Multiple Structural and Epigenetic Defects in the Human Leukocyte Antigen class I Antigen Presentation Pathway in a Recurrent Metastatic Melanoma Following Immunotherapy [Immunology]

September 17th, 2015 by

Scant information is available about the molecular basis of multiple HLA class I antigen-processing machinery defects in malignant cells, although this information contributes to our understanding of the molecular immunoescape mechanisms utilized by tumor cells and may suggest strategies to counteract them. In the present study, we reveal a combination of IFN-γ-irreversible structural and epigenetic defects in HLA class I antigen-processing machinery in a recurrent melanoma metastasis following immunotherapy. These defects include loss of tapasin and one HLA haplotype, as well as selective silencing of HLA-A3 gene responsiveness to IFN-γ. Tapasin loss is caused by a germline frame-shift mutation in exon 3 (TAPBP684delA) along with a somatic loss of the other gene copy. Selective silencing of HLA-A3 gene and its IFN-γ responsiveness is associated with promoter CpG methylation nearby site-α and TATA box, reversible following DNA methyltransferase 1 depletion. This treatment, combined with tapasin reconstitution and IFN-γ stimulation restored the highest level of HLA class I expression and its ability to elicit cytotoxic T cell responses. These results represent a novel tumor immune evasion mechanism through impairing multiple components at various levels in the HLA class I antigen presentation pathway. These findings may suggest a rational design of combinatorial cancer immunotherapy harnessing DNA demethylation and IFN-γ response.
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Structural basis for antigenic peptide recognition and processing by ER aminopeptidase 2 [Protein Structure and Folding]

September 17th, 2015 by

Endoplasmic reticulum aminopeptidases process antigenic peptide precursors to generate epitopes for presentation by MHC class I molecules and help shape the antigenic peptide repertoire and cytotoxic T-cell responses. To perform this function, ER aminopeptidases have to recognize and process a vast variety of peptide sequences. To understand how these enzymes recognize substrates, we determined crystal structures of ER aminopeptidase 2 (ERAP2) in complex with a substrate analogue and a peptidic product to 2.5Å and 2.7Å respectively and compared them to the apo form structure determined to 3.0Å. The peptides were found within the internal cavity of the enzyme with no direct access to the outside solvent. The substrate analogue extends away from the catalytic center towards the distal end of the internal cavity making interactions with several shallow pockets along the path. A similar configuration was evident for the peptidic product although decreasing electron density towards its C-terminus indicated progressive disorder. Enzymatic analysis confirmed that visualized interactions can either positively or negatively impact in vitro trimming rates. Opportunistic side-chain interactions and lack of deep specificity pockets support a limited-selectivity model for antigenic peptide processing by ERAP2. In contrast to proposed models for the homologous ERAP1, no specific recognition of the peptide C-terminus by ERAP2 was evident, consistent with functional differences in length selection and self-activation between these two enzymes. Our results suggest that ERAP2 selects substrates by sequestering them in its internal cavity and allowing opportunistic interactions to determine trimming rates, thus combining substrate permissiveness with sequence bias.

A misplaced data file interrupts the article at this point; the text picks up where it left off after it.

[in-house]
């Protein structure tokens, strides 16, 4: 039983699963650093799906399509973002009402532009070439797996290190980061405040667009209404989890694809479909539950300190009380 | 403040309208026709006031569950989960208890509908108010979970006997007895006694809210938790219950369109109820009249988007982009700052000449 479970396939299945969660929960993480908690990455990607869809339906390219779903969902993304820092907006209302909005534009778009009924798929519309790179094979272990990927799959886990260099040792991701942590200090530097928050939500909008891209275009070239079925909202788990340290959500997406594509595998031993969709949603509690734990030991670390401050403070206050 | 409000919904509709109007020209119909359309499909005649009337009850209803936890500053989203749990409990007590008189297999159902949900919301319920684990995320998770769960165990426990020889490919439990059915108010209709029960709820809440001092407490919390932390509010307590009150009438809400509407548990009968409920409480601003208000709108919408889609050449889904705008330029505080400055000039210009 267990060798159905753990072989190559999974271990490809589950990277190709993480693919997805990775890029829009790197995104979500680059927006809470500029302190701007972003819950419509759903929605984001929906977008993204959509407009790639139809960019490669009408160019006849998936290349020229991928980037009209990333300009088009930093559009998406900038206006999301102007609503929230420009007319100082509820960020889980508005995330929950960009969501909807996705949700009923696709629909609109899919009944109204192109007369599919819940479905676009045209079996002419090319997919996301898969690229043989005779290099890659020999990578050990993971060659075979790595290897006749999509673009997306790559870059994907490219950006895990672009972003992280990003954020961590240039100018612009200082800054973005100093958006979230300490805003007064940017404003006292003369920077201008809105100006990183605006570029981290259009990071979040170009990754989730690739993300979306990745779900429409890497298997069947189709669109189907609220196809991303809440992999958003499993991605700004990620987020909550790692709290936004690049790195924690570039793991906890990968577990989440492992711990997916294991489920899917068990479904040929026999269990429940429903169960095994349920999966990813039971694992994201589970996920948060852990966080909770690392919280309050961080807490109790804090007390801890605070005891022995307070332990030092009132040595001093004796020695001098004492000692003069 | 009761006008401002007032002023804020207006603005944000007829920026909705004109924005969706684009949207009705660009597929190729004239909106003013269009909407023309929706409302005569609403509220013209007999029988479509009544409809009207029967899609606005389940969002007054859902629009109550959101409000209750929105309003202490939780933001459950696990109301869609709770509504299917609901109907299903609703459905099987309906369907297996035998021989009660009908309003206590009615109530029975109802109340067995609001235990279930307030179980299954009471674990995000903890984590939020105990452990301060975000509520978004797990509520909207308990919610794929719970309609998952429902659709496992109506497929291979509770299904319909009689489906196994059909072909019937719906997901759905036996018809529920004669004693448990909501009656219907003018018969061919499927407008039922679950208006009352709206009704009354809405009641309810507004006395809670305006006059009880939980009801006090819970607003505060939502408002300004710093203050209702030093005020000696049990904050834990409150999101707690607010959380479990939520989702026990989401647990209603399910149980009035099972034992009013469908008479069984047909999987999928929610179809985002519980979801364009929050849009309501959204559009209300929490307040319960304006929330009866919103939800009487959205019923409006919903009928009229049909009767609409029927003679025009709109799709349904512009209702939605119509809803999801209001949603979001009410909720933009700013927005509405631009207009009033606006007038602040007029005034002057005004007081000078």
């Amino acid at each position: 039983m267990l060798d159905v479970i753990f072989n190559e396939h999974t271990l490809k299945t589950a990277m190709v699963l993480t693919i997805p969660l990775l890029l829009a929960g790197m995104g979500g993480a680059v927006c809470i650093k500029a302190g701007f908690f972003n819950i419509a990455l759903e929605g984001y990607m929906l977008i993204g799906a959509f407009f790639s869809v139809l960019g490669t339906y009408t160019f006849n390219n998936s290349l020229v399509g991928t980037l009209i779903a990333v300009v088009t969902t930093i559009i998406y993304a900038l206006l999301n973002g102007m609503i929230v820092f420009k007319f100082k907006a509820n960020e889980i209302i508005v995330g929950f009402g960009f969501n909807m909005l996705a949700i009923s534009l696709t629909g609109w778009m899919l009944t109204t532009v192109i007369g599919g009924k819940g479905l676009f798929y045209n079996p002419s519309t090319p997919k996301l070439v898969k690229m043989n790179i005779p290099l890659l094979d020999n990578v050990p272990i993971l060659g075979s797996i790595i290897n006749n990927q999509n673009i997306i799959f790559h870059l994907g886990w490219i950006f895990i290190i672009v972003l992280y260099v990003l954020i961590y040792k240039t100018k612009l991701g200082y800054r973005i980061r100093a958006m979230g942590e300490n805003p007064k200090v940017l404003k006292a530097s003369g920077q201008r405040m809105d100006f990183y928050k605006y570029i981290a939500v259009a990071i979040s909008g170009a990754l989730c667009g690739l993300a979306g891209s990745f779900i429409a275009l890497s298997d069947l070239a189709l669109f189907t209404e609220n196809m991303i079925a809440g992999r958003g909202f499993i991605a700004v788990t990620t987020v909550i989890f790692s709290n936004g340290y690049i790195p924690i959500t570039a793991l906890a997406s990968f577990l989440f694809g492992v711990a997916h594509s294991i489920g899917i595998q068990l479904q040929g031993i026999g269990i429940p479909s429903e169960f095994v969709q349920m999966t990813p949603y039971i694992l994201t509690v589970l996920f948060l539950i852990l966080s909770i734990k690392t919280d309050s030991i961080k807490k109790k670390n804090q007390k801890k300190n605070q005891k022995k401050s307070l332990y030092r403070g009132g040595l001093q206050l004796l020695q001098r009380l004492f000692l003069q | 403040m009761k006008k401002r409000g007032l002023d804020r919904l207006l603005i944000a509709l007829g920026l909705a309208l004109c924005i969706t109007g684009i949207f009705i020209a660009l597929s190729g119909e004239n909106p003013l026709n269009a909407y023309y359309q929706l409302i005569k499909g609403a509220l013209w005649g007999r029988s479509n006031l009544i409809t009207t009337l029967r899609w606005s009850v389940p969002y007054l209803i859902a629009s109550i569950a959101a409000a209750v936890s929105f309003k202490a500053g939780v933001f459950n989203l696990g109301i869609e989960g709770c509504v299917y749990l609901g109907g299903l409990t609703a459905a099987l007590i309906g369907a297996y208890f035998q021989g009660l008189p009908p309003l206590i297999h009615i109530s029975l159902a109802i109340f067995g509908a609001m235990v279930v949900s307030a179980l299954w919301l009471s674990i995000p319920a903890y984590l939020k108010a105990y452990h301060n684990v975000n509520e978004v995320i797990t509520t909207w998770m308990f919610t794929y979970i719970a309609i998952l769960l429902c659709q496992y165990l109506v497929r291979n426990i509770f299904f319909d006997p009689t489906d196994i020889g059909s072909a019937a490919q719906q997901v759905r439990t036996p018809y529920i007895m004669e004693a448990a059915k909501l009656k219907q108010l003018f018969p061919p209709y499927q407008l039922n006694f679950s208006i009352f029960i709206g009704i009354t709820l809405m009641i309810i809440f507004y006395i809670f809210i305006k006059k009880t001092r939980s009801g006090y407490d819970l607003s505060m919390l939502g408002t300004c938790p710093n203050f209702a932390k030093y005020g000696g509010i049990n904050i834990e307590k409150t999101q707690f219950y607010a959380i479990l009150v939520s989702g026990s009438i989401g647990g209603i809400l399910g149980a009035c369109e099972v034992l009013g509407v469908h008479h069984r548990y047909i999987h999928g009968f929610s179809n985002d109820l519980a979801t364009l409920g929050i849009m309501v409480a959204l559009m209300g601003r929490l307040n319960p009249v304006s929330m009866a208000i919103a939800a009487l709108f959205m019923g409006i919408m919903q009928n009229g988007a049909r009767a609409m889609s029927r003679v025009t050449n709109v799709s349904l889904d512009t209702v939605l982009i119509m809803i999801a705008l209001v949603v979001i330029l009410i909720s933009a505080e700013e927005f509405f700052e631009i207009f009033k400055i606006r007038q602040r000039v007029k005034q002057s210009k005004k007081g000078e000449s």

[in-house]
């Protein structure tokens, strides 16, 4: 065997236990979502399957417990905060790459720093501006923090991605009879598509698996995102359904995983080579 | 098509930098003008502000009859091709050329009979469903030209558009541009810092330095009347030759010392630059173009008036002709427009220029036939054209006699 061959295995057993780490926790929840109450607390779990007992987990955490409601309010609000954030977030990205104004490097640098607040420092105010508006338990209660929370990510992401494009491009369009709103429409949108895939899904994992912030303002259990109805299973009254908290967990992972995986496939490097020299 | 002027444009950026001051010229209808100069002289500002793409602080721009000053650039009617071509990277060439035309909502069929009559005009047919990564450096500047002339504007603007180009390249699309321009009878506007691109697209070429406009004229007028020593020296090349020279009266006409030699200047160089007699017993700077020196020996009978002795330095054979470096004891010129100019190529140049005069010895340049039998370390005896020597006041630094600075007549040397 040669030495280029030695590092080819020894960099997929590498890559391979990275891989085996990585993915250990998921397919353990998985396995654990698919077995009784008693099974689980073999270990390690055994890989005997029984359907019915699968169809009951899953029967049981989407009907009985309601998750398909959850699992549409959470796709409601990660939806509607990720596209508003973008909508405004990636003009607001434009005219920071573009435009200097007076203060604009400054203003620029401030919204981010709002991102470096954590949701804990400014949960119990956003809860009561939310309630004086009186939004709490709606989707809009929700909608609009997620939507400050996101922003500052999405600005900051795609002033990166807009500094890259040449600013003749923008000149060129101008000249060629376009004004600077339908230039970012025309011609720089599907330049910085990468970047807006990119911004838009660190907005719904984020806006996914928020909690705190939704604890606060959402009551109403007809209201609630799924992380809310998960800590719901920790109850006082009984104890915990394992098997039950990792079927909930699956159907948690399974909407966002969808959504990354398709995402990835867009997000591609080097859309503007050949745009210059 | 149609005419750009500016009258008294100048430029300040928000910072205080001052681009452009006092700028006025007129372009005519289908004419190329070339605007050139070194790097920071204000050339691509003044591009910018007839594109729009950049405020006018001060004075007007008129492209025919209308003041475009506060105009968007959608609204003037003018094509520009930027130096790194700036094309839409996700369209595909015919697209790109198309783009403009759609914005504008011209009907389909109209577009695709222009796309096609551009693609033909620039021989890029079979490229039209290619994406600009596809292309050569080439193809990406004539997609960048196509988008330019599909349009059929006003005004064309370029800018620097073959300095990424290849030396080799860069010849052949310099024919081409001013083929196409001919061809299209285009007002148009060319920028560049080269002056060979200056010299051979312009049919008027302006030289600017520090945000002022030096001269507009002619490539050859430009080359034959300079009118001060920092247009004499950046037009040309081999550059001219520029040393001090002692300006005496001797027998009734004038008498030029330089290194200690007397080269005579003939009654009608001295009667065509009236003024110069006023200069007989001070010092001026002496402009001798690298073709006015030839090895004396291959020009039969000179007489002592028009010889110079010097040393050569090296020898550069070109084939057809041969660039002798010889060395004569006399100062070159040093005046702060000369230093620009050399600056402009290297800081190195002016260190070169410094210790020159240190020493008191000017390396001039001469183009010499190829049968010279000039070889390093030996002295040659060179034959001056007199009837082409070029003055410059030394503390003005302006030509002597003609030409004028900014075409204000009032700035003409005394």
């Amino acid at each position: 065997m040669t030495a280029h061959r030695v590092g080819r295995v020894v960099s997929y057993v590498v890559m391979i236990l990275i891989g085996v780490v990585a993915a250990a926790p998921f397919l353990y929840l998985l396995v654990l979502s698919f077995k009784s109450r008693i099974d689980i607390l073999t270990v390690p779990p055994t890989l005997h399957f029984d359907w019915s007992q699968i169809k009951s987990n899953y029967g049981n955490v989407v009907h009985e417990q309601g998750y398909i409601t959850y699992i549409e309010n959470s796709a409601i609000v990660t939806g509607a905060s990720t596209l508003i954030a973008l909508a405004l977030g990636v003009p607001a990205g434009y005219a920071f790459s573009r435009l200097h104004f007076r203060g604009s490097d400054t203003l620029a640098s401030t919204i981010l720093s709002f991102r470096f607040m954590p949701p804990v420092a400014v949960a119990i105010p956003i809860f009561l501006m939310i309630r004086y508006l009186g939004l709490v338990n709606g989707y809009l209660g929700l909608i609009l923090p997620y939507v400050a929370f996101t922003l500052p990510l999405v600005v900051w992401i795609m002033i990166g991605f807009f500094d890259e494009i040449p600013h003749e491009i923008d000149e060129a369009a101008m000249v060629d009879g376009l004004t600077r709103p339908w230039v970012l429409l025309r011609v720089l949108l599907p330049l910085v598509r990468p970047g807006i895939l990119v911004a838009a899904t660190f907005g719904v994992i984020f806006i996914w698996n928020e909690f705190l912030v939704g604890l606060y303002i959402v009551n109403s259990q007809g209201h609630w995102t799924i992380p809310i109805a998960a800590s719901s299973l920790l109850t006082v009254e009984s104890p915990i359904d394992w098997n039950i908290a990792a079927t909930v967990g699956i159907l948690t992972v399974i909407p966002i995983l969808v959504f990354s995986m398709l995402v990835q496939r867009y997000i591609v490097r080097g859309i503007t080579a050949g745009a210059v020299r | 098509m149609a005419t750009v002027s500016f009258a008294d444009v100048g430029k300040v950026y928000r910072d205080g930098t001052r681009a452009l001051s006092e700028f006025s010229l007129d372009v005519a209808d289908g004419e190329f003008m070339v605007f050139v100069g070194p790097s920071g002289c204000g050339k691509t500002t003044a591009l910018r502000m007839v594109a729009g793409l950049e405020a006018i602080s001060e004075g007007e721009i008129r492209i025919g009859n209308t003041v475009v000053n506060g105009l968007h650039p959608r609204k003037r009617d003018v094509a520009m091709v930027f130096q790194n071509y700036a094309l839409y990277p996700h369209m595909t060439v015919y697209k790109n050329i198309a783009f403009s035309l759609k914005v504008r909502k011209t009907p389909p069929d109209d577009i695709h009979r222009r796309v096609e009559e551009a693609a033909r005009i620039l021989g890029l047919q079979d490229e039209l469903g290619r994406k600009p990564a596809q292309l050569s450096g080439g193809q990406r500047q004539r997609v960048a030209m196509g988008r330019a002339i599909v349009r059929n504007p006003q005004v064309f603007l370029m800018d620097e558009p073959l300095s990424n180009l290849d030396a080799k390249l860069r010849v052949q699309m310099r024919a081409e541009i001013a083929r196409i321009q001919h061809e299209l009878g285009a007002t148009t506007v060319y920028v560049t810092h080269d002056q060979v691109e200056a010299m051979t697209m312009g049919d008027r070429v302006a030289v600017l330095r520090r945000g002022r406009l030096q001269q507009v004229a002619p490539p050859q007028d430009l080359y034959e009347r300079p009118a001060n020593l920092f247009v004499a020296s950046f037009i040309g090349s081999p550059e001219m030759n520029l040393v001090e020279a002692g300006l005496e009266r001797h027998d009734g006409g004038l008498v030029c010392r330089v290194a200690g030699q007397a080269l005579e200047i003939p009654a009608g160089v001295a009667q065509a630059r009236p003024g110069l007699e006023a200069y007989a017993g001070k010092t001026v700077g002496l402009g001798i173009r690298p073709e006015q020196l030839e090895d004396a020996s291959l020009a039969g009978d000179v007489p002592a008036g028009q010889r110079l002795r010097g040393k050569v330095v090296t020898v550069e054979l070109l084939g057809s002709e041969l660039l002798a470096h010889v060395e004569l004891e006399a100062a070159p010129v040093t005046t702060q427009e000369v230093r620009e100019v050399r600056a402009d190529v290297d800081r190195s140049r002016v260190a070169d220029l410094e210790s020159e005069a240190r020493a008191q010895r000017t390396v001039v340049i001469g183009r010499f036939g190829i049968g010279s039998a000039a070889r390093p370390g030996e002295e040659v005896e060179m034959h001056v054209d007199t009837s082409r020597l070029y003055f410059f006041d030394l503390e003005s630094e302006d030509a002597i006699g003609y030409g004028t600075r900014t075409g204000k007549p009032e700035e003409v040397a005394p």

Integrin {alpha}6{beta}4 Promotes Autocrine EGFR Signaling to Stimulate Migration and Invasion toward Hepatocyte Growth Factor (HGF) [Gene Regulation]

September 17th, 2015 by

Integrin α6β4 is upregulated in pancreatic adenocarcinomas where it contributes to carcinoma cell invasion by altering the transcriptome. In this study, we found that integrin α6β4 upregulates several genes in the epidermal growth factor receptor (EGFR) pathway, including amphiregulin (AREG), epiregulin (EREG), and ectodomain cleavage protease MMP1, which is mediated by promoter demethylation and NFAT5. The correlation of these genes with integrin α6β4 was confirmed in the TCGA pancreatic cancer database. Based on previous observations that integrin α6β4 cooperates with c-Met in pancreatic cancers, we examined the impact of EGFR signaling on HGF-stimulated migration and invasion. We found that AREG and EREG were required for autocrine EGFR signaling, as knocking down either ligand inhibited HGF-mediated migration and invasion. We further determined that HGF induced secretion of AREG, which is dependent on integrin-growth factor signaling pathways including MAPK, PI3K and PKC. Moreover, MMP activity and integrin α6β4 signaling were required for AREG secretion. Blocking EGFR signaling with EGFR-specific antibodies or an EGFR tyrosine kinase inhibitor hindered HGF-stimulated pancreatic carcinoma cell chemotaxis and invasive growth in three-dimensional (3D) culture. Finally, we found that EGFR was phosphorylated in response to HGF stimulation that is dependent on EGFR kinase activity; however, c-Met phosphorylation in response to HGF was unaffected by EGFR signaling. Taken together, these data illustrate that integrin α6β4 stimulates invasion by promoting autocrine EGFR signaling through transcriptional upregulation of key EGFR family members, and by facilitating HGF-stimulated EGFR ligand secretion. These signaling events, in turn, promote pancreatic carcinoma migration and invasion.
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Oligomerization and Membrane-Binding Properties of Covalent Adducts Formed by the Interaction of Alpha-Synuclein with the Toxic Dopamine Metabolite 3,4-Dihydroxyphenylacetaldehyde (DOPAL) [Molecular Bases of Disease]